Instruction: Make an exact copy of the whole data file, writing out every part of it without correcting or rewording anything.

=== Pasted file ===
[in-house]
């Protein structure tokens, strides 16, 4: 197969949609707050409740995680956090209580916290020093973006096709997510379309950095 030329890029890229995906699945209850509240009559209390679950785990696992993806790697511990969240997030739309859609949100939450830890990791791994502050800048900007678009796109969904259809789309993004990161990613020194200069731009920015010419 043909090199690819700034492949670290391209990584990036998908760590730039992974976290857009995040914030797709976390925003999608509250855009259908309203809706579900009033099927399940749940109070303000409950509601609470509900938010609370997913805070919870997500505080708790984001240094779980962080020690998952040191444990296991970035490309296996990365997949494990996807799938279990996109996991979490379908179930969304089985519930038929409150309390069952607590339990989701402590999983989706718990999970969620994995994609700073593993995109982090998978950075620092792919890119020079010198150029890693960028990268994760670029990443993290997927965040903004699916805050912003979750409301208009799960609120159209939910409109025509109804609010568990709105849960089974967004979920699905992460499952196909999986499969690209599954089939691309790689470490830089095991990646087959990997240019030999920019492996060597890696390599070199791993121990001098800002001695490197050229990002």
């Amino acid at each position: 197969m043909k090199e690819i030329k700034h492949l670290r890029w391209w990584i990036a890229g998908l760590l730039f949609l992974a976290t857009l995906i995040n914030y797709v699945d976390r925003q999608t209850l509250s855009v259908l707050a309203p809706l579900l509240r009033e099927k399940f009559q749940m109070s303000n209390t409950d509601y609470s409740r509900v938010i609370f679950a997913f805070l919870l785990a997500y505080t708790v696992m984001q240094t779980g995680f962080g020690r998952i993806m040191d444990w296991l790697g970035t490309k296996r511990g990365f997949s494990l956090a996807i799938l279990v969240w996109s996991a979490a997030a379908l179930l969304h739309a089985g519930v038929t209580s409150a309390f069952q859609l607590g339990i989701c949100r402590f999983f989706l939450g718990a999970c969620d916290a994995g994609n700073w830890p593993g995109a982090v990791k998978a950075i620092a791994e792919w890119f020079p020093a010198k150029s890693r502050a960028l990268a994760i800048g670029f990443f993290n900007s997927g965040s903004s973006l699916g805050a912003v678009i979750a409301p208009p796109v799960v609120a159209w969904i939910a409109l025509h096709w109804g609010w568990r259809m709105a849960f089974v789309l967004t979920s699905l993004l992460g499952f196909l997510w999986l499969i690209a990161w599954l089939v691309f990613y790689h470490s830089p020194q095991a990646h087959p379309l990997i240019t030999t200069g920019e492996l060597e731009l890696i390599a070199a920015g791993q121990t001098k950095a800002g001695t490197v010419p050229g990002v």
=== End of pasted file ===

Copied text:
[in-house]
């Protein structure tokens, strides 16, 4: 197969949609707050409740995680956090209580916290020093973006096709997510379309950095 030329890029890229995906699945209850509240009559209390679950785990696992993806790697511990969240997030739309859609949100939450830890990791791994502050800048900007678009796109969904259809789309993004990161990613020194200069731009920015010419 043909090199690819700034492949670290391209990584990036998908760590730039992974976290857009995040914030797709976390925003999608509250855009259908309203809706579900009033099927399940749940109070303000409950509601609470509900938010609370997913805070919870997500505080708790984001240094779980962080020690998952040191444990296991970035490309296996990365997949494990996807799938279990996109996991979490379908179930969304089985519930038929409150309390069952607590339990989701402590999983989706718990999970969620994995994609700073593993995109982090998978950075620092792919890119020079010198150029890693960028990268994760670029990443993290997927965040903004699916805050912003979750409301208009799960609120159209939910409109025509109804609010568990709105849960089974967004979920699905992460499952196909999986499969690209599954089939691309790689470490830089095991990646087959990997240019030999920019492996060597890696390599070199791993121990001098800002001695490197050229990002």
């Amino acid at each position: 197969m043909k090199e690819i030329k700034h492949l670290r890029w391209w990584i990036a890229g998908l760590l730039f949609l992974a976290t857009l995906i995040n914030y797709v699945d976390r925003q999608t209850l509250s855009v259908l707050a309203p809706l579900l509240r009033e099927k399940f009559q749940m109070s303000n209390t409950d509601y609470s409740r509900v938010i609370f679950a997913f805070l919870l785990a997500y505080t708790v696992m984001q240094t779980g995680f962080g020690r998952i993806m040191d444990w296991l790697g970035t490309k296996r511990g990365f997949s494990l956090a996807i799938l279990v969240w996109s996991a979490a997030a379908l179930l969304h739309a089985g519930v038929t209580s409150a309390f069952q859609l607590g339990i989701c949100r402590f999983f989706l939450g718990a999970c969620d916290a994995g994609n700073w830890p593993g995109a982090v990791k998978a950075i620092a791994e792919w890119f020079p020093a010198k150029s890693r502050a960028l990268a994760i800048g670029f990443f993290n900007s997927g965040s903004s973006l699916g805050a912003v678009i979750a409301p208009p796109v799960v609120a159209w969904i939910a409109l025509h096709w109804g609010w568990r259809m709105a849960f089974v789309l967004t979920s699905l993004l992460g499952f196909l997510w999986l499969i690209a990161w599954l089939v691309f990613y790689h470490s830089p020194q095991a990646h087959p379309l990997i240019t030999t200069g920019e492996l060597e731009l890696i390599a070199a920015g791993q121990t001098k950095a800002g001695t490197v010419p050229g990002v």